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School & Program Updates

School & Program Updates

North Texas ‘Asthma 411’ Has Positive Impact on Children, Parents, and Schools

An innovative pilot program to help schools manage students’ asthma has yielded dramatic, positive results in Fort Worth, Texas, where an approach called Asthma 411 was first introduced during the 2013-2014 school year.

[Photo: Dr. David Sterling (left) and the University of North Texas Health Science Center Asthma 411 team]

Asthma 411 gives participating Fort Worth Independent School District nurses the equipment, training, and medical clearance to treat students’ asthma attacks within schools, and processes to identify at risk students and improve asthma management, keeping children from missing class, parents from missing work and helping to reduce costly trips to emergency rooms.

Dr. David Sterling, professor of biostatistics and epidemiology at the University of North Texas Health Science Center School of Public Health (UNTHSC), led the team that developed Asthma 411 at Saint Louis University, then brought the model to Fort Worth.

After joining the UNTHSC School of Public Health in 2008, he discovered that close to 25 percent of Fort Worth children had asthma, as compared to Centers for Disease Control and Prevention data showing about 8.6 percent of children with asthma in the United States.

“Of the many risk factors for asthma, we have all of them in Fort Worth,” Dr. Sterling said.

There are three key factors that contribute to Fort Worth’s high asthma rates, he said:

“A program like Asthma 411 is essential in Fort Worth and other major metropolitan areas where the percentage of children who have asthma is roughly triple the national average,” Dr. Sterling said.

“Nationally, asthma contributes to more than 14 million lost school days each year. Excessive school absences are a strong predictor of premature dropout rates and can severely impact keeping kids in school,” he noted. Excessive school absences are a well-documented risk for poor academic outcomes, which in turn are associated with lifelong adverse health outcomes.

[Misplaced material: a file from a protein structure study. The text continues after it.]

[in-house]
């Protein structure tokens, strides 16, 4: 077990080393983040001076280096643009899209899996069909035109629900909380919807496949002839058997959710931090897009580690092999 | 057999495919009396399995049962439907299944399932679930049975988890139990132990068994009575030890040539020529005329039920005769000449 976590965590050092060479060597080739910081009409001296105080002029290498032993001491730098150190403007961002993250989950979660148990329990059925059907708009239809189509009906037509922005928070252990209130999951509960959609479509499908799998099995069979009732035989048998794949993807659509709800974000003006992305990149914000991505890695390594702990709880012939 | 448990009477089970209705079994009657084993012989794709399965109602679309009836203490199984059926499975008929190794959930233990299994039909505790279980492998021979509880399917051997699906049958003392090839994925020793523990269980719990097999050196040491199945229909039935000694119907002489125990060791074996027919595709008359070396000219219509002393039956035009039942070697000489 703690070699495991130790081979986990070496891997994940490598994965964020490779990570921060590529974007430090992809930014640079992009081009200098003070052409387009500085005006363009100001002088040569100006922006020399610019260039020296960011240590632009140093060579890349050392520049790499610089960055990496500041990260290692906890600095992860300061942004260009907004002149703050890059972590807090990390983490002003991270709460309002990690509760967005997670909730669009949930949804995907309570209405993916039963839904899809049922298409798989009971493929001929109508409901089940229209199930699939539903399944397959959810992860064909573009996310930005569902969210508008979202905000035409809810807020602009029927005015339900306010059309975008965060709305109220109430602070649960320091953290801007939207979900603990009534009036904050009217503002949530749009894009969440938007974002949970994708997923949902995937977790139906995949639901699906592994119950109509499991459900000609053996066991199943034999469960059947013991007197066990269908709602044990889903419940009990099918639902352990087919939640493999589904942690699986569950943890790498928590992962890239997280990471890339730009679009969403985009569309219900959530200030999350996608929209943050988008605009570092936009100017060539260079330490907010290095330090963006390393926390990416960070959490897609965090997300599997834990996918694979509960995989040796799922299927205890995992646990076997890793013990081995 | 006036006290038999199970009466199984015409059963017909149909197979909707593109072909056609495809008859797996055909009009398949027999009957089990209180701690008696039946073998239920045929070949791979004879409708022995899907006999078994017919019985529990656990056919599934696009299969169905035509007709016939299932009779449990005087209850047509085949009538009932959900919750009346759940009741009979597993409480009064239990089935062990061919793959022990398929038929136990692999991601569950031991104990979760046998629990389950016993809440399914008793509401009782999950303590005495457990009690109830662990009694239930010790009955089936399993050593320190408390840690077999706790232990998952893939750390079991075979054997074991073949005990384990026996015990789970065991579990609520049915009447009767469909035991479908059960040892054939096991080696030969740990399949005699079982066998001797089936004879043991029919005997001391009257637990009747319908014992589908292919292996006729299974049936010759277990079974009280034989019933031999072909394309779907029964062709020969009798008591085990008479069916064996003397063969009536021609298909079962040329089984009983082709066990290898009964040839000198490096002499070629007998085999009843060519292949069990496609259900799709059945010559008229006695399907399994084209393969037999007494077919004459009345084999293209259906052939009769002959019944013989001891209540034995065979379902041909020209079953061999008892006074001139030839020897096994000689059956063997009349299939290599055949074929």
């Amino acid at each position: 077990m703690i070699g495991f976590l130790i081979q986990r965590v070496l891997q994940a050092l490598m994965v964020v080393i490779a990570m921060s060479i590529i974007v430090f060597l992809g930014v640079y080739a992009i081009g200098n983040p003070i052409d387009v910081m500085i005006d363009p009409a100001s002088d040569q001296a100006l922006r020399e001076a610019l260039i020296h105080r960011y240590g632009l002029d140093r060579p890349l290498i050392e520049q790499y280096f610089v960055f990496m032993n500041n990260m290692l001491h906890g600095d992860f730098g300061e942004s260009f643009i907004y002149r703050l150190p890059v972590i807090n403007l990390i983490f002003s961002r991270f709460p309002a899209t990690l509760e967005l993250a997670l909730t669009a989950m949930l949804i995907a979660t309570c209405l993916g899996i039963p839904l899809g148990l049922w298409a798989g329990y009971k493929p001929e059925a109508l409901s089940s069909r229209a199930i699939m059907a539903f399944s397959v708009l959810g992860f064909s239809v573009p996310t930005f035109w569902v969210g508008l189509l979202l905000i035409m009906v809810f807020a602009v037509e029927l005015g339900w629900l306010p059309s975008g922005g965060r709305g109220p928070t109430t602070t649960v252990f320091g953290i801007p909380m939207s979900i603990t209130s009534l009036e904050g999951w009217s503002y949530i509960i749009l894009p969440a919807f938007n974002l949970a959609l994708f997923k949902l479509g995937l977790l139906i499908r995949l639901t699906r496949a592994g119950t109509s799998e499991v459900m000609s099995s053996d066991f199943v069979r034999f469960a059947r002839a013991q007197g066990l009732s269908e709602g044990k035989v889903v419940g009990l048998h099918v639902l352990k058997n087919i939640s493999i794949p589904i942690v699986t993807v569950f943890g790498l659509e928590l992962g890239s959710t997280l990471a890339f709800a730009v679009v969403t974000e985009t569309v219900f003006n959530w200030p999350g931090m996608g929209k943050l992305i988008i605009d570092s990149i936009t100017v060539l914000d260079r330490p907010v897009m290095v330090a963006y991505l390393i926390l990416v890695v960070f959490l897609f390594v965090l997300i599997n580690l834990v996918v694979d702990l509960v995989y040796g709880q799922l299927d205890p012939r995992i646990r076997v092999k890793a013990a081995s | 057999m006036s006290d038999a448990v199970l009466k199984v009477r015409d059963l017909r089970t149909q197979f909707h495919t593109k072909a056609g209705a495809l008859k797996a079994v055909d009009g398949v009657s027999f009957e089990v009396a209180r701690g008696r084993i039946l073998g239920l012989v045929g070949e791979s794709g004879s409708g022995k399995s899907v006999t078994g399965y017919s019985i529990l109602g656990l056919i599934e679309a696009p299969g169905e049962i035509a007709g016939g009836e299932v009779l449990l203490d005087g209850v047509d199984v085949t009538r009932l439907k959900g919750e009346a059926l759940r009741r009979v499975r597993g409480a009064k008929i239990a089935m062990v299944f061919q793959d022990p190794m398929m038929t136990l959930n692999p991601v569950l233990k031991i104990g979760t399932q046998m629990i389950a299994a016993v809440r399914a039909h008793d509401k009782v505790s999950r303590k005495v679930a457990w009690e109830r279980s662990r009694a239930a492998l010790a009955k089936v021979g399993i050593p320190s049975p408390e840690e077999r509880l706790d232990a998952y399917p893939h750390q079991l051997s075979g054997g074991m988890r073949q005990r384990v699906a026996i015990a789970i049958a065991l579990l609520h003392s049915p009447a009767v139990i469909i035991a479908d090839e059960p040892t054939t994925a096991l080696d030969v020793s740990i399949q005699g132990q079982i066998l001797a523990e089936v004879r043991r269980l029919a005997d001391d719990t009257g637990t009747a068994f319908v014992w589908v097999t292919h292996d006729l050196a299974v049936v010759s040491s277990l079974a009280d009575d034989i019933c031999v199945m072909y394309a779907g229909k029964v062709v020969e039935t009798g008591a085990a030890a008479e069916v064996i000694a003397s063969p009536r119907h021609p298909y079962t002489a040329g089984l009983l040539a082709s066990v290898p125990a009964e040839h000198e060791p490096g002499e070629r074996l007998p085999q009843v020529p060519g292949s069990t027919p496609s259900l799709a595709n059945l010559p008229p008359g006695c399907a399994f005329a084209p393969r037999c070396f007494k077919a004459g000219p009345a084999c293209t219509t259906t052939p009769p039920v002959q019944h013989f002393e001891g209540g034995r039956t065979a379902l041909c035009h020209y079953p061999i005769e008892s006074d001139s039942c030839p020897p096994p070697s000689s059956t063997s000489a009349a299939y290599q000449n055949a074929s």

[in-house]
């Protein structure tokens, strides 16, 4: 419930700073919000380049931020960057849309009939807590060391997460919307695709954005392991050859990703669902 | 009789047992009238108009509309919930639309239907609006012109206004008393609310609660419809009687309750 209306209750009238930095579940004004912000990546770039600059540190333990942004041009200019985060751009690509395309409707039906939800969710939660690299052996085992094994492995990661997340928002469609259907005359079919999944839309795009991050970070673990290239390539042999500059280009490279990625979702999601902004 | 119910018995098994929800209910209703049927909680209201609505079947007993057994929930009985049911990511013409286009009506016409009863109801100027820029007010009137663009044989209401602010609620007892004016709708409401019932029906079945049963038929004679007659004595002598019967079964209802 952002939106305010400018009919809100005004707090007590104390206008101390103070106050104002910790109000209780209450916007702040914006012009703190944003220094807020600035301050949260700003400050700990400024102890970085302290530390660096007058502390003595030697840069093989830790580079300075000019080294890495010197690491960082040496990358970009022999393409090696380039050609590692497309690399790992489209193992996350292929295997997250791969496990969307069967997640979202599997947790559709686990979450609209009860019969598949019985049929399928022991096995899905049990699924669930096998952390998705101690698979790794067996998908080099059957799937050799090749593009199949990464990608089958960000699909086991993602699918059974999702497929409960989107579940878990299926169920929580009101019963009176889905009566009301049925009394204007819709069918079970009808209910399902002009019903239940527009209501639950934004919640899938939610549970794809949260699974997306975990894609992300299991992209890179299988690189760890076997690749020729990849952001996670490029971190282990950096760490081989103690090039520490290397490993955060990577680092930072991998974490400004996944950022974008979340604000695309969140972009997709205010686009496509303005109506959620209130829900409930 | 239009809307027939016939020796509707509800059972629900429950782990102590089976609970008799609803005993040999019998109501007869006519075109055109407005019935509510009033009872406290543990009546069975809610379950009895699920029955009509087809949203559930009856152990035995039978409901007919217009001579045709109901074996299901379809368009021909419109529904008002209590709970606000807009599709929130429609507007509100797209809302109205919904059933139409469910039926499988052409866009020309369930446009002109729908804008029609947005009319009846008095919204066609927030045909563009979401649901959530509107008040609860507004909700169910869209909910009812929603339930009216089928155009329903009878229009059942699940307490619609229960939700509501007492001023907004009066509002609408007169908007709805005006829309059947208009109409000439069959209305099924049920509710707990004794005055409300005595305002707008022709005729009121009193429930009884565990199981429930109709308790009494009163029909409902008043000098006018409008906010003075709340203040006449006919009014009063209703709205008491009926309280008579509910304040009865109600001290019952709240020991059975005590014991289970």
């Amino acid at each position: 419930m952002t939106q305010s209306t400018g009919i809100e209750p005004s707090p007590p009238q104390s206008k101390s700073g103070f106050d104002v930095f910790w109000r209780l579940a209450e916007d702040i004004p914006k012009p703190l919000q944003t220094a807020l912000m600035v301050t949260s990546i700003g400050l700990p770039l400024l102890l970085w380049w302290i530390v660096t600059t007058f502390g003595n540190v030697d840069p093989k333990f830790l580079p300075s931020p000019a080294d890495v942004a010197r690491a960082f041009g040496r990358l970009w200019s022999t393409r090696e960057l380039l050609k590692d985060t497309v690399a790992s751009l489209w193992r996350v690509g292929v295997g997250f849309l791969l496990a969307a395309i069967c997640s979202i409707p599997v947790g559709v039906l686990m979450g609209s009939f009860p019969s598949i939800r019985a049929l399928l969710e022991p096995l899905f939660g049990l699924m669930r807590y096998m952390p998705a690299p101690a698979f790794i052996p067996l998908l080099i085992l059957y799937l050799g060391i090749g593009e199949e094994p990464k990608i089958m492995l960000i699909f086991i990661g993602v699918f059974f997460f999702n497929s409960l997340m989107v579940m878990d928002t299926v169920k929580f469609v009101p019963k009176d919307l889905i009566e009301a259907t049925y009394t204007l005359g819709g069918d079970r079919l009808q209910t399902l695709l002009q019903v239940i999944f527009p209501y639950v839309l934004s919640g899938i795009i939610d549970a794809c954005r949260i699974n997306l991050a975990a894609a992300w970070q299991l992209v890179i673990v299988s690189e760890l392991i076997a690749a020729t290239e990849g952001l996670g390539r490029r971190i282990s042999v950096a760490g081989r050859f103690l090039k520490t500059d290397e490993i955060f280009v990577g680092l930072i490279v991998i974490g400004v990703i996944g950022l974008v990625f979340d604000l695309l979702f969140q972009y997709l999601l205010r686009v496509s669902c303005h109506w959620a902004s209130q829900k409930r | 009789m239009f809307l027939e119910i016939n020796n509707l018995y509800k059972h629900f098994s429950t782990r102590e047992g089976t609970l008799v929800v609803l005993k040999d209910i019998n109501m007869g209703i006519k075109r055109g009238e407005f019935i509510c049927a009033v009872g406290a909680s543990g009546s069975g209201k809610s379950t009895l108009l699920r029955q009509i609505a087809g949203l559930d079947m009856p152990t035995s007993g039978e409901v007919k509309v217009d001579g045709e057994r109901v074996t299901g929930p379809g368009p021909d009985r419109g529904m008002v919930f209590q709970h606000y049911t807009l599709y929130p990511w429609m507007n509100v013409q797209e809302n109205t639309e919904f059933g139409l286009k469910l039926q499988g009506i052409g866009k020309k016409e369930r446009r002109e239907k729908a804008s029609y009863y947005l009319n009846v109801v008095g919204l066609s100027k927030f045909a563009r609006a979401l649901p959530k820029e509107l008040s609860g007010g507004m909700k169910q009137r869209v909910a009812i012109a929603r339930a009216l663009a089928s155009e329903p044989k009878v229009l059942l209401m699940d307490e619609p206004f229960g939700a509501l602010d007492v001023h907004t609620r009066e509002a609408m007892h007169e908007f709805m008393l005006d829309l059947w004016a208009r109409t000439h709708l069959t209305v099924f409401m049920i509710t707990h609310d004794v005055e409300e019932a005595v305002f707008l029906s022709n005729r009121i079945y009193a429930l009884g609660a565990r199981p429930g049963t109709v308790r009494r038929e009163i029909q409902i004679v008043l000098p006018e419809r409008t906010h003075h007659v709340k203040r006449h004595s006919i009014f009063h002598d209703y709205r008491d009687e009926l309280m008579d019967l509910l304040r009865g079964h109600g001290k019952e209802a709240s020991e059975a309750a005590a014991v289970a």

Since introducing the program, asthma-related student absences at the participating schools have dropped 51 percent and the number of emergency calls from participating schools has been almost eliminated.

School nurses who have parental consent are now able to provide albuterol treatment, thanks to nebulizers donated by one of the program’s community partners, Cook Children’s Medical Center.

Through another community partner, JPS Health Network, a blanket physician order has facilitated treatment. In combination with education from the school nurse, this helps parents who face barriers to healthcare and medications and links them to community resources and support.

Community collaborations and grants from pharmaceutical companies GlaxoSmithKline and Boehringer Ingelheim helped to fund the program.

“It is hoped, based on the success of this pilot, that all schools in Fort Worth and Tarrant County, as well as children’s afterschool care facilities, will adopt the program in the future,” Dr. Sterling said.

A second phase of the program is planned to offer more resources and supplies for families, to help improve the indoor conditions of their homes, offer more education, provide direct links for medication and improve overall asthma management.